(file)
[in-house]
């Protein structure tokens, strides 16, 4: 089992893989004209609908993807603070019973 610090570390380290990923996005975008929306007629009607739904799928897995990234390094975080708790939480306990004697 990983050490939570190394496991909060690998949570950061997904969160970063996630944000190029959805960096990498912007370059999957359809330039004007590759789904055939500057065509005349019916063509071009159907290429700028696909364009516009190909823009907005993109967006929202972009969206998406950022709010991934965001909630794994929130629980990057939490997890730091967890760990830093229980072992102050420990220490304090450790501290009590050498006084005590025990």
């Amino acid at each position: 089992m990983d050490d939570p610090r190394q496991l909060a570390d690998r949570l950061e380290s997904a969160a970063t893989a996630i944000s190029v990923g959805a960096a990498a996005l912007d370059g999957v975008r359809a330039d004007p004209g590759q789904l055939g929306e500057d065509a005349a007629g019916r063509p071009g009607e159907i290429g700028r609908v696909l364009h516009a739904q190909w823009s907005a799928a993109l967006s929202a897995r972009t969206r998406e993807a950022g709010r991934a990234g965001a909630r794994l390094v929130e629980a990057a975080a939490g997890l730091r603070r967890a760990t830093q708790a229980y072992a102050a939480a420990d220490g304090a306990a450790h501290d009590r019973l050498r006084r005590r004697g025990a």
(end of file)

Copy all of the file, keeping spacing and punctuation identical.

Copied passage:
[in-house]
């Protein structure tokens, strides 16, 4: 089992893989004209609908993807603070019973 610090570390380290990923996005975008929306007629009607739904799928897995990234390094975080708790939480306990004697 990983050490939570190394496991909060690998949570950061997904969160970063996630944000190029959805960096990498912007370059999957359809330039004007590759789904055939500057065509005349019916063509071009159907290429700028696909364009516009190909823009907005993109967006929202972009969206998406950022709010991934965001909630794994929130629980990057939490997890730091967890760990830093229980072992102050420990220490304090450790501290009590050498006084005590025990």
């Amino acid at each position: 089992m990983d050490d939570p610090r190394q496991l909060a570390d690998r949570l950061e380290s997904a969160a970063t893989a996630i944000s190029v990923g959805a960096a990498a996005l912007d370059g999957v975008r359809a330039d004007p004209g590759q789904l055939g929306e500057d065509a005349a007629g019916r063509p071009g009607e159907i290429g700028r609908v696909l364009h516009a739904q190909w823009s907005a799928a993109l967006s929202a897995r972009t969206r998406e993807a950022g709010r991934a990234g965001a909630r794994l390094v929130e629980a990057a975080a939490g997890l730091r603070r967890a760990t830093q708790a229980y072992a102050a939480a420990d220490g304090a306990a450790h501290d009590r019973l050498r006084r005590r004697g025990a």